Former baker set sights on job as town policy maker 

Bob Lorriman announces a run for municipal council

Upon rereading his letters to Pique Newsmagazine over the last three years Bob Lorriman said the good news is his message has remained consistent: we need meaningful public engagement, we need to build trust through transparency in local government and we need accountability to the community.

The bad news, however, is that in the last three years nothing has changed.

And that’s why he’s running for a spot on council in November’s municipal elections.

"We need a clear change of attitude and process from the mayor and council," said Lorriman. "I can no longer sit on the sideline writing letters, I want to be that change."

He has been setting the stage for this run at a council seat for the past several months, making changes in his life that would give him the time and energy it needs to be a Whistler councilor. Most notably, this June Lorriman sold his village business, Gone Bakery, which he had been running since 1997.

As a former business owner he said it’s frustrating that this council has not done much to help the economy in this town, which has been in decline over the past four years. For example, Whistler still has no economic development officer, unlike communities such as Squamish and Penticton.

"I think it just demonstrates the lack of economic focus that this council has had," he said.

Also, frustrating was council’s refusal to pay for an airport study, which would determine if an airport is technically viable in the Brandywine area. Ultimately it was left to the private sector to fund that study.

He said with all the talk of sustainability at municipal hall there is still an imbalance between the economic, environmental and social legs of the "sustainability stool," with the economy taking a backseat in recent years.

"Unfortunately while our tourism business has been in decline for the last four years, little attention was paid to the economic impact this will have as we move forward towards our vision," said Lorriman. "Now we are forced into a reactive mode, rather than having been more proactive about it earlier.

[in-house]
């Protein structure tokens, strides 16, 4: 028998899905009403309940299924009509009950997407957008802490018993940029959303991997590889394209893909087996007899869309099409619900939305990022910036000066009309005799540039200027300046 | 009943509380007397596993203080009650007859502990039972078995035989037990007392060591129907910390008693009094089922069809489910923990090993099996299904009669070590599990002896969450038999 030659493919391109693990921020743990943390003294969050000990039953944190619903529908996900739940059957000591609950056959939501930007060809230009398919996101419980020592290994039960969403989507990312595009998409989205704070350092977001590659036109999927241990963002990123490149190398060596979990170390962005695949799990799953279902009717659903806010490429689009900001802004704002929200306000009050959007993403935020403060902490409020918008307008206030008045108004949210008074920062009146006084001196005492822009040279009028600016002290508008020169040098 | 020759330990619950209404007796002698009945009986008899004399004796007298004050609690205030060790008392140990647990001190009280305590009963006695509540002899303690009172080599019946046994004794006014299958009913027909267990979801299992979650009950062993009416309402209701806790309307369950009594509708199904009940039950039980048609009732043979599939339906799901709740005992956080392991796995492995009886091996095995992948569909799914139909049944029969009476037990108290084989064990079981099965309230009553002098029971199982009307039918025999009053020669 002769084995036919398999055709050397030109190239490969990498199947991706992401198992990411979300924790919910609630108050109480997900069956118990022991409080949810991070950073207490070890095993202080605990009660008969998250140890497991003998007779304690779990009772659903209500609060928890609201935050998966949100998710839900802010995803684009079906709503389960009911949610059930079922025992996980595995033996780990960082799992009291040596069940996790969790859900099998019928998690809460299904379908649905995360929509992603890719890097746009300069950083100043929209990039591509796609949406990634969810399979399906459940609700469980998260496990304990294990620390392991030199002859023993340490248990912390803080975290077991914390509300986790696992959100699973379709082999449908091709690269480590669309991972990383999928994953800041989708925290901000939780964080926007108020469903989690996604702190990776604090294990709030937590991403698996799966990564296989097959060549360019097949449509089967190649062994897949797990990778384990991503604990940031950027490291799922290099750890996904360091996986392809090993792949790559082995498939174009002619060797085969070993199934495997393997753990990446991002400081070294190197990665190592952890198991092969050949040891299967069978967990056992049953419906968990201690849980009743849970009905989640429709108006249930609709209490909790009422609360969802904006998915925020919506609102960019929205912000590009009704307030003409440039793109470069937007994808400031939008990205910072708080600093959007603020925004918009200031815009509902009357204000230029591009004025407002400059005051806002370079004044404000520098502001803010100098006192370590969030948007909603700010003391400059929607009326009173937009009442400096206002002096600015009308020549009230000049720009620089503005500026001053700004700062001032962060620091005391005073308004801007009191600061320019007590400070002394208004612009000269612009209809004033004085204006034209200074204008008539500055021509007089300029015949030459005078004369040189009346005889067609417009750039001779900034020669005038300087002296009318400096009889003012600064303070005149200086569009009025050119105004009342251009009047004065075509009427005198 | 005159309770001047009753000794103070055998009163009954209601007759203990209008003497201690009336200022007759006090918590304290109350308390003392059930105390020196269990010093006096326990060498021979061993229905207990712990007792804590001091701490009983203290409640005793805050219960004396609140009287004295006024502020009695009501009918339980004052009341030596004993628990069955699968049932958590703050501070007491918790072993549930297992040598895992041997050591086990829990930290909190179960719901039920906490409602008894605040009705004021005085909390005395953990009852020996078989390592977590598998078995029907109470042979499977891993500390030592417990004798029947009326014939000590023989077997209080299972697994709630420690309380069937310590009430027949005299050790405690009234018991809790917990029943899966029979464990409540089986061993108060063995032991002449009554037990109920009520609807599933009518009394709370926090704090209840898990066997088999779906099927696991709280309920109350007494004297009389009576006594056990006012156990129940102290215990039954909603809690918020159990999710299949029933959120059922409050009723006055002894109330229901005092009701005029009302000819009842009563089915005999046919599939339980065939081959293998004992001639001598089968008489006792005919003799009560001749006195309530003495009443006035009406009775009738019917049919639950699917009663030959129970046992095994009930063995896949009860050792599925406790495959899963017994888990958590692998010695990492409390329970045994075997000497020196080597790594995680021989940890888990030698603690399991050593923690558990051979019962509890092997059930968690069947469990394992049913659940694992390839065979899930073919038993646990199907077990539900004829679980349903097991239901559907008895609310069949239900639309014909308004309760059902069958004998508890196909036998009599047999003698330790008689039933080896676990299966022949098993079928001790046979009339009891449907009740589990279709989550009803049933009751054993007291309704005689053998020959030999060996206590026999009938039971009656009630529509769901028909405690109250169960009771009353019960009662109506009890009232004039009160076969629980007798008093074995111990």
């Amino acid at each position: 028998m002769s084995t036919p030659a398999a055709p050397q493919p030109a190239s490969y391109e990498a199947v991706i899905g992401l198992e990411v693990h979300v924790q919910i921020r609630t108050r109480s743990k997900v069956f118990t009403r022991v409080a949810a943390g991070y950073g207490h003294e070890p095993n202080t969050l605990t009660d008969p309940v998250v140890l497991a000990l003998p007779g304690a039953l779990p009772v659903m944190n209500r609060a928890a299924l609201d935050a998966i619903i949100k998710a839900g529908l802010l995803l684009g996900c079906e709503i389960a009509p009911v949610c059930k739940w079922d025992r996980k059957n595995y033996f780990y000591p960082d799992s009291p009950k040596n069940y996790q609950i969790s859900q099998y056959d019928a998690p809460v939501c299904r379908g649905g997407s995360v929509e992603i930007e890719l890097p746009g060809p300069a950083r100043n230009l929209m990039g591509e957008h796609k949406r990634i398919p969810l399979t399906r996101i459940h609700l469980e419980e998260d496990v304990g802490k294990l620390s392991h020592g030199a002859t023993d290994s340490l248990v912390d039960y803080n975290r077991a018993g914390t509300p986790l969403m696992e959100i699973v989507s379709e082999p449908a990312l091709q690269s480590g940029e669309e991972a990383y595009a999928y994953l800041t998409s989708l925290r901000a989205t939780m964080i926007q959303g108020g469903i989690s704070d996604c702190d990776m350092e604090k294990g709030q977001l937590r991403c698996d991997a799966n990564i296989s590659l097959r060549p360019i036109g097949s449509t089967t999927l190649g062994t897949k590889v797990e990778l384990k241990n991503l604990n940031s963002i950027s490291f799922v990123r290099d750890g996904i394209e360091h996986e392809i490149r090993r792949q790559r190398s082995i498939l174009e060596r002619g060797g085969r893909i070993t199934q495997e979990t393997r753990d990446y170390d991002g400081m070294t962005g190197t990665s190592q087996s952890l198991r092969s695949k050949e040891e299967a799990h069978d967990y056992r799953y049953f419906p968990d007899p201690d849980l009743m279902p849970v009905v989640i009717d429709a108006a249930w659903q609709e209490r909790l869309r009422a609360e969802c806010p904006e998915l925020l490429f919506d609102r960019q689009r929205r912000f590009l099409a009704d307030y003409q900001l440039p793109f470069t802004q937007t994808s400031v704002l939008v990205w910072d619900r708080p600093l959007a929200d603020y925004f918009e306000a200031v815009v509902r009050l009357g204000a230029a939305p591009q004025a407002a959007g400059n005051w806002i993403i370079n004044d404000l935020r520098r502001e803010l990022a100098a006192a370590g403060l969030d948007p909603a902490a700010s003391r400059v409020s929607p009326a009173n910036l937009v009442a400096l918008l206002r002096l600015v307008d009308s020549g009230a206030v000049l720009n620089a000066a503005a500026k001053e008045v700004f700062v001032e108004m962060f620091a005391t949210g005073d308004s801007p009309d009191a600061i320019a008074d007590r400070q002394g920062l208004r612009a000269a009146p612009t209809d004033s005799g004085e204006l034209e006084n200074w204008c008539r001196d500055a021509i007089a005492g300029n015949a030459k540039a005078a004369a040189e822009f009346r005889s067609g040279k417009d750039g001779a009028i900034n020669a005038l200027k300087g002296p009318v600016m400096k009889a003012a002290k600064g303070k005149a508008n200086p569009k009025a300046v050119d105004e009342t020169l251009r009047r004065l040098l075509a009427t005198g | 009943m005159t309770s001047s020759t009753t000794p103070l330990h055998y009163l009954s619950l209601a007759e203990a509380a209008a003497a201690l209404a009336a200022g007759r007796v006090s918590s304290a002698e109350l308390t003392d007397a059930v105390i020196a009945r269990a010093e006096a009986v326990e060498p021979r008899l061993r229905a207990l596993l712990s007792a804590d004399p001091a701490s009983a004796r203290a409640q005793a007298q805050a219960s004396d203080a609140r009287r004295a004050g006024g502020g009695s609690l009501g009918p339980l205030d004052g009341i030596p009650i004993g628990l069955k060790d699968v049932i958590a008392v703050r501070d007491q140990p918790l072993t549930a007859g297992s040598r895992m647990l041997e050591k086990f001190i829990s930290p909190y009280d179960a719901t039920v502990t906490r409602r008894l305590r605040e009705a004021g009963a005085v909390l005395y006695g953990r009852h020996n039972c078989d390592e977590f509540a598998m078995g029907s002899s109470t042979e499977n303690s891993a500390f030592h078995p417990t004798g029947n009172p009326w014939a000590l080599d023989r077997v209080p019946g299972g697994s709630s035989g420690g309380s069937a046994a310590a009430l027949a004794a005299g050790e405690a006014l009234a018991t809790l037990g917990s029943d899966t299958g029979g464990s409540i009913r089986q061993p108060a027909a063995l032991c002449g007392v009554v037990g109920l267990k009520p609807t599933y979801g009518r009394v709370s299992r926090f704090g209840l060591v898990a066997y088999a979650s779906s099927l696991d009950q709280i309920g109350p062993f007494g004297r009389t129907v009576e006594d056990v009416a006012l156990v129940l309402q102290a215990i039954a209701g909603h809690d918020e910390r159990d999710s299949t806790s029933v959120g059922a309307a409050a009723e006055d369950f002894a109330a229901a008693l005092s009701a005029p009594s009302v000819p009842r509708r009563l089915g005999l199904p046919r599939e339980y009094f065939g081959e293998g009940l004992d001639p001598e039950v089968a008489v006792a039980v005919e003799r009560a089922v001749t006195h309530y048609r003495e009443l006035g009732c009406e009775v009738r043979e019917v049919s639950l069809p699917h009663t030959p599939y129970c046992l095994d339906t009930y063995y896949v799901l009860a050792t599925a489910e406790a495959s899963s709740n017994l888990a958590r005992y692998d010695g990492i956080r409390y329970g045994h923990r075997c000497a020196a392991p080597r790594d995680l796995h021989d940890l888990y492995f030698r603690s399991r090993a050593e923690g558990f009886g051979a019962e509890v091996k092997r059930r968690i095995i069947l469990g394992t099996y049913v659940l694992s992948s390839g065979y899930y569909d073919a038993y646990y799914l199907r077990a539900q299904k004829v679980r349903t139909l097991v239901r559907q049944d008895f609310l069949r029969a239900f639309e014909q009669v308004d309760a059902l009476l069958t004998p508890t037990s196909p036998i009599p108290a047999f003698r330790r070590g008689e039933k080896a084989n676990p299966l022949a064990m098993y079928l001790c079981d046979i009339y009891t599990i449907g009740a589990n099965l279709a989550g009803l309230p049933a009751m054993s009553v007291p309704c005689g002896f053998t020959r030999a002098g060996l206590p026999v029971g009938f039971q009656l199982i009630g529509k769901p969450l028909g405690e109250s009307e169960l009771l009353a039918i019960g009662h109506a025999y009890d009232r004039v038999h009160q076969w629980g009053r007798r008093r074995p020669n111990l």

"So while our environmental strategies set us aside as an enlightened leader, our economy shows we have been negligent in recognizing (the) severity of our situation."

But it’s not just the economic challenges facing the resort that have Lorriman interested in a council seat. For the past three years he has watched as council argues, makes decisions behind closed doors and dismisses public engagement.

"I am mad as hell that this is a completely dysfunctional council," he said. "As a councillor I don’t want to be on a council where the community is always fighting the council."

The way to prevent that, he said, is by getting the community involved. If there had been public discussion on the Paralympic arena or the future of Lot 1/Lot 9 two years ago, for example, council would not be facing the community backlash about the lack of engagement now said Lorriman.

The bread maker/mountain biker/business person of the year is excited about this shot to make a difference in Whistler. He talks about local politics in Whistler the same way he talks about baking bread, as he did for so many years for Gone.

Bread has two basic ingredients he said, flour and water. But in his travels through Europe, Lorriman noticed the flavour of the bread always changed from village to village. And while there are slight differences in water and the flour, the real difference in taste comes from another ingredient altogether.

"It’s the passion of the bread maker (that) makes a huge difference," he said simply.

Lorriman joins Councillors Marianne Wade and Gordon McKeever and challenger Tim Wake as declared candidates for council in the next municipal election. To learn more about Lorriman’s platform go to

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